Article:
Dear GNF Members and Friends,

Happy Holidays! 

GNF brought two outstanding speakers to Santa Barbara In October.  We had had two events that were attended by many of you. We want to share summaries of what we learned for those who were unable to attend.

GNF Member, Judy Foreman wrote the article, "As Ebola Crisis Spreads, Direct Relief Proving that Partnerships Matter" featured on

"On a recent morning, more than 100 guests from the all-volunteer ranks of Direct Relief Women and Global Neighborhood Fund got together to hear a compelling and timely presentation on the Ebola crisis. The presentation was made by Susan Craven, director of the Washington office of the U.N. Population Fund, which promotes health and equal opportunity for men, women and children around the world.


With Ebola dominating the news, and now having reached the United States, Craven's update was a much-anticipated event. The PowerPoint
 presentation and Q&A was focused on the Ebola outbreak's effects on women's health in western Africa and, specifically, the needs of pregnant women and mothers and infants. Click here to read more."

Later in the month, Micheal Murphy, an award winning architect from MASS Designs presented their unique approach to healthy architecture, advocating for contextually appropriate health care and education environments while building capacity and sustainability. We welcome you to watch the video below where Michael shares how buildings can heal.

Michael Murphy: Buildings that heal
Michael Murphy: Buildings that heal


Save the Date: February 10, 2015
Private Film Screening: "a small act"

"a small act" a film by Jennifer Arnold, interweaves seemingly separate lives into a cohesive whole, bearing witness to the ripple effect a single action can make.   
A Small Act documentary - official trailer
A Small Act documentary - official trailer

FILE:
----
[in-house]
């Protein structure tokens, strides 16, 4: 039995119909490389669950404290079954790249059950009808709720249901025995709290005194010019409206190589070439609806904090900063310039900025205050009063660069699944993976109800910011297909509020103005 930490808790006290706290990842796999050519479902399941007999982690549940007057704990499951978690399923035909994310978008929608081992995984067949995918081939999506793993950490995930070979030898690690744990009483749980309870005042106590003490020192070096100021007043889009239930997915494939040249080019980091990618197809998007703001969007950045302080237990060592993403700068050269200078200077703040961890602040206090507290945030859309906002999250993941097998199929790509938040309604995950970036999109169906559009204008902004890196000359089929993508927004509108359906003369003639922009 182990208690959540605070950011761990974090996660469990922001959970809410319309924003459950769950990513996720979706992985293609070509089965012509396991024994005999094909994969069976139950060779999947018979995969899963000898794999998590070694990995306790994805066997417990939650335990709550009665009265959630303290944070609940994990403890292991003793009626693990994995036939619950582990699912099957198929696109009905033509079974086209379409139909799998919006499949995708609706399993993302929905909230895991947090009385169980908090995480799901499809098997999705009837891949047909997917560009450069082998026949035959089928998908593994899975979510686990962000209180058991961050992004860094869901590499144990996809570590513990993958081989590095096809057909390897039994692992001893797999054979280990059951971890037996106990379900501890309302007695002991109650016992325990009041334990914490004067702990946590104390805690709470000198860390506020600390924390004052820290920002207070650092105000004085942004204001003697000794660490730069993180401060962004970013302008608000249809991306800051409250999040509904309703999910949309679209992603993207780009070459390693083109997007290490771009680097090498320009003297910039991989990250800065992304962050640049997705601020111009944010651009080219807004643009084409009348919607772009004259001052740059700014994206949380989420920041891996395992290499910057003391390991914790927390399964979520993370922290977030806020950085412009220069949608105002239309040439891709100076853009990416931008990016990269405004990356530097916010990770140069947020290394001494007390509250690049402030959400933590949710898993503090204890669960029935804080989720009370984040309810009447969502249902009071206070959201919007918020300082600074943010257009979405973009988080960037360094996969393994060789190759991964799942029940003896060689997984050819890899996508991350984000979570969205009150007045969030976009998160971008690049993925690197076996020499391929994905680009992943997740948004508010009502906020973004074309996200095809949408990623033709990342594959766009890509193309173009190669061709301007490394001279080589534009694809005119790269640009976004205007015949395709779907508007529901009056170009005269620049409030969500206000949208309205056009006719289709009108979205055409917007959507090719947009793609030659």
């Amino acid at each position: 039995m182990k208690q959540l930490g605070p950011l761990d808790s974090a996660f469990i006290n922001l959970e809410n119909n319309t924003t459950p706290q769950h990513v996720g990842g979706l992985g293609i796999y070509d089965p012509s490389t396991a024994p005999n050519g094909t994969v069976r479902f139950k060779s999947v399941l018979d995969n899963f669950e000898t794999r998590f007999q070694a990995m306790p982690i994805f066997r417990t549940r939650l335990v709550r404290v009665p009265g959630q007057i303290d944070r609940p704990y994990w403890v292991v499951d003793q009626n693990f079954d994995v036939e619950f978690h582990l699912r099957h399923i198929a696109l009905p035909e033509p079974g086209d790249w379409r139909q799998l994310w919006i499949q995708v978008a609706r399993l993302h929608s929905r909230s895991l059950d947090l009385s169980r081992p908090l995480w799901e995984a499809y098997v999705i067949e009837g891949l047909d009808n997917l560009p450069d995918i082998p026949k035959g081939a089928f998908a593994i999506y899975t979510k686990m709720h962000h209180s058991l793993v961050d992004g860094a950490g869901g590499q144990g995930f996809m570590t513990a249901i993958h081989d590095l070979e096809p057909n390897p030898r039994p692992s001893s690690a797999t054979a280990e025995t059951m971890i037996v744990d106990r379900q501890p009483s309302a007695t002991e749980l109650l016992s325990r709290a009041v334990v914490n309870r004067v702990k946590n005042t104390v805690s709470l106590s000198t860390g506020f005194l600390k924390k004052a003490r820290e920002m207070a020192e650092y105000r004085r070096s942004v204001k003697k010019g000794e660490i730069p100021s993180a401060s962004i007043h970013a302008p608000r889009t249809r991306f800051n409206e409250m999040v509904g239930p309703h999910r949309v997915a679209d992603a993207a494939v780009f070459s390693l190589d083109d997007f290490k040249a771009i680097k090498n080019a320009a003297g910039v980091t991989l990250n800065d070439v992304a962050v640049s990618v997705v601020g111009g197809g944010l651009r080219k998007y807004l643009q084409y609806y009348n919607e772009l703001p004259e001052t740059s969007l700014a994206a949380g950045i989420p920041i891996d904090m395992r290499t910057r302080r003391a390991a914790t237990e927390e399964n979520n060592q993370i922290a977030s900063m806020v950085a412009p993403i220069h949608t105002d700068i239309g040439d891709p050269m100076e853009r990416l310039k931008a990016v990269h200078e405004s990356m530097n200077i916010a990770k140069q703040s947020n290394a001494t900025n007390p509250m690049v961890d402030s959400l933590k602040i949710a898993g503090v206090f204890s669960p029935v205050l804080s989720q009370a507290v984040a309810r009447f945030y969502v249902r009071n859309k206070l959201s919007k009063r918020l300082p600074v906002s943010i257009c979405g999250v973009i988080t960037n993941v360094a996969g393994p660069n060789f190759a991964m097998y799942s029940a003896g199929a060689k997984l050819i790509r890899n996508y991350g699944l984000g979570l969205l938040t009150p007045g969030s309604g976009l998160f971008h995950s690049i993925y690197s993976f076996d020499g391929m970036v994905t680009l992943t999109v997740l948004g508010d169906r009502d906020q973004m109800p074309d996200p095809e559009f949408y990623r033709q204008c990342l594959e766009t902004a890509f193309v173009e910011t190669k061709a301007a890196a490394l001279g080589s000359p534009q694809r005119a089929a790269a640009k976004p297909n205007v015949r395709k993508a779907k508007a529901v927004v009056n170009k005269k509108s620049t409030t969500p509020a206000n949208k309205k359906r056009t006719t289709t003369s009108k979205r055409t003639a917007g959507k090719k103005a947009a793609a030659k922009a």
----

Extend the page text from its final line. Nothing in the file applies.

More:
TIME's 2014 Person of the Year: Ebola Fighters

They risked and persisted, sacrificed and saved. Editor Nancy Gibbs explains why the Ebola Fighters are TIME's choice for Person of the Year 2014

By Nancy Gibbs


Not the glittering weapon fights the fight, says the proverb, but rather the hero's heart.


Maybe this is true in any battle; it is surely true of a war that is waged with bleach and a prayer.


For decades, Ebola haunted rural African villages like some mythic monster that every few years rose to demand a human sacrifice and then returned to its cave. It reached the West only in nightmare form, a Hollywood horror that makes eyes bleed and organs dissolve and doctors despair because they have no cure.


But 2014 is the year an outbreak turned into an epidemic, powered by the very progress that has paved roads and raised cities and lifted millions out of poverty. This time it reached crowded slums in Liberia, Guinea and Sierra Leone; it traveled to Nigeria and Mali, to Spain, Germany and the U.S. It struck doctors and nurses in unprecedented numbers, wiping out a public-health infrastructure that was weak in the first place. One August day in Liberia, six pregnant women lost their babies when hospitals couldn't admit them for complications. Anyone willing to treat Ebola victims ran the risk of becoming one. Click here to read more.

Global Neighborhood Fund
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Santa Barbara, CA, California 93101